Comparison is the Thief of Joy

Ulani Mafate Lifestyle, News, Opinion

(I wanted to start the following sentence with the phrase “like a lot of girls,” but truly, that’s a reductive statement, and only belittles my/our pain; I mention this in case anyone else often feels inclined to conform to this rather sexist statement.) 

I have always wanted to be pretty. Growing up, I believed that I was. But, with every year that passed, it’s as if I became more aware of all of the reasons that I wasn’t. I noticed those pretentious distinctions between myself, and the girls that everyone, peers, siblings, youth leaders, teachers, etc. called pretty. Typically, their hair was straighter, their skin was lighter, and there was nothing “too big” or “too small” about their face. I was not “the pretty girl.”

Of course, that in itself was never the issue. I remember having beautiful friends when I wasn’t hyper aware of beauty standards and the culture that surrounded it; and never once did I compare myself. What really hurt was eventually noticing the difference in treatment between them and me. When kids would throw things at my face, when guys would make me the butt of the joke, or when I would simply get ignored as soon as the “pretty girl” or the “lighter girl” was in proximity, I always noticed.

I ended up internalizing the pain that this caused me for so many years until I became comfortable viewing the world as a place that had no place for me. This view remained even when guys started taking an interest in me. I developed a habit of self-loathing and meditating on anger rather than letting go; the thought of the latter never even occurred to me. I know that this experience is shared among women of all racial backgrounds. But, as a black girl, and the only one in my family, my pain grew particularly rancid. In other people’s eyes, not excluding some family members, I had become “that black girl with a bad attitude,” hence no need to figure out why.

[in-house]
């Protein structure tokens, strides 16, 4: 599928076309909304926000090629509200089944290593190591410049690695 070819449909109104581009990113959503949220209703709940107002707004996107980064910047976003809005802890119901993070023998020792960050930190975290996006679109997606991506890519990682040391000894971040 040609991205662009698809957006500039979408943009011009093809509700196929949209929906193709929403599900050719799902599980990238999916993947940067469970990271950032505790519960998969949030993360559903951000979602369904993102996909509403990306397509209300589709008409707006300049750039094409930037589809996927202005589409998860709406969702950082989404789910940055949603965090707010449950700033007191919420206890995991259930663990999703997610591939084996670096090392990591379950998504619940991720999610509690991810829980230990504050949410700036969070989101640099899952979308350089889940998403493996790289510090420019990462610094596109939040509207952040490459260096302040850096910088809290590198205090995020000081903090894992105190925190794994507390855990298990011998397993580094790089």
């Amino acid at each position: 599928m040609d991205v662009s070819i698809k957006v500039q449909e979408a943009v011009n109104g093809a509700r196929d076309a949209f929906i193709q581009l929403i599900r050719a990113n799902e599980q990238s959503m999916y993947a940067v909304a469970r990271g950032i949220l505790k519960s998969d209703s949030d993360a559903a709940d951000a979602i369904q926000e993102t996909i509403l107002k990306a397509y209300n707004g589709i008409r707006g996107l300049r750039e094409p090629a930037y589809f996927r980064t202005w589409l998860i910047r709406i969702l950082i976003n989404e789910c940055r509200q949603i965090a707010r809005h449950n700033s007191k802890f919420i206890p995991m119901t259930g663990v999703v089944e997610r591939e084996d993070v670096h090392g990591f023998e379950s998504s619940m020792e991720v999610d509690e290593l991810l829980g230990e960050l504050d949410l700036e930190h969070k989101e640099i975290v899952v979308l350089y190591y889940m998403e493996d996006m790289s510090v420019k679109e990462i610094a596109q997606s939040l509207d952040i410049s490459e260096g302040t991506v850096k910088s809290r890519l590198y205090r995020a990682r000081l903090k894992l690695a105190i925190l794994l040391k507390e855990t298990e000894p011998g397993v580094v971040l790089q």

As I grew into my late teens, my insecurities grew with me; I still compared myself to “prettier girls”, and in the mirror, still only looked at what wasn’t European enough. But, my knowledge of the origin was no longer at the forefront of my mind. All I knew was that I didn’t feel as good about myself as I wanted to; and the confusion as to why led me to blame myself, and thus inevitably led to depression. 

I wasn’t aware of how dangerous this way of being was until one day, I realized that I didn’t have any, nor was I able to make any friends. Even recently, I got into a relationship with someone I had wanted for years, but as soon as I found out that he had previously been in a relationship with the beautiful white girl we grew up with, whom I had always envied for having an insane amount of pretty-privilege, it triggered me so severely that I literally watched the hope I had for a future with him disintegrate into a familiar, lonely void. I didn’t realize how many years worth of trauma I had created by never addressing the root of my pain.  

It took an incredible loss to realize how much work needed to be done within me, that I may finally set myself free from this commercialized, commodified mode of comparison that has robbed me of relationships as well as the truth that I am my own kind of beautiful. I can make my own definition, and in doing so find the foundation that I’ve never had, SELF-LOVE. It’s a shame that I had to lose someone that I whole-heartedly thought the world of in order to realize this. But, because I was in need of so much self-love at this point in my life, the price inevitably stacked up pretty fucking high. Though after all, love always demands a deep sacrifice. 

I’m so glad that self-care and self-love has become a trend in this day and age; it means that little girls, little black girls will have a better chance of becoming aware of it’s vitality early on. I wish for all little black girls, resilience, no matter how the world treats them.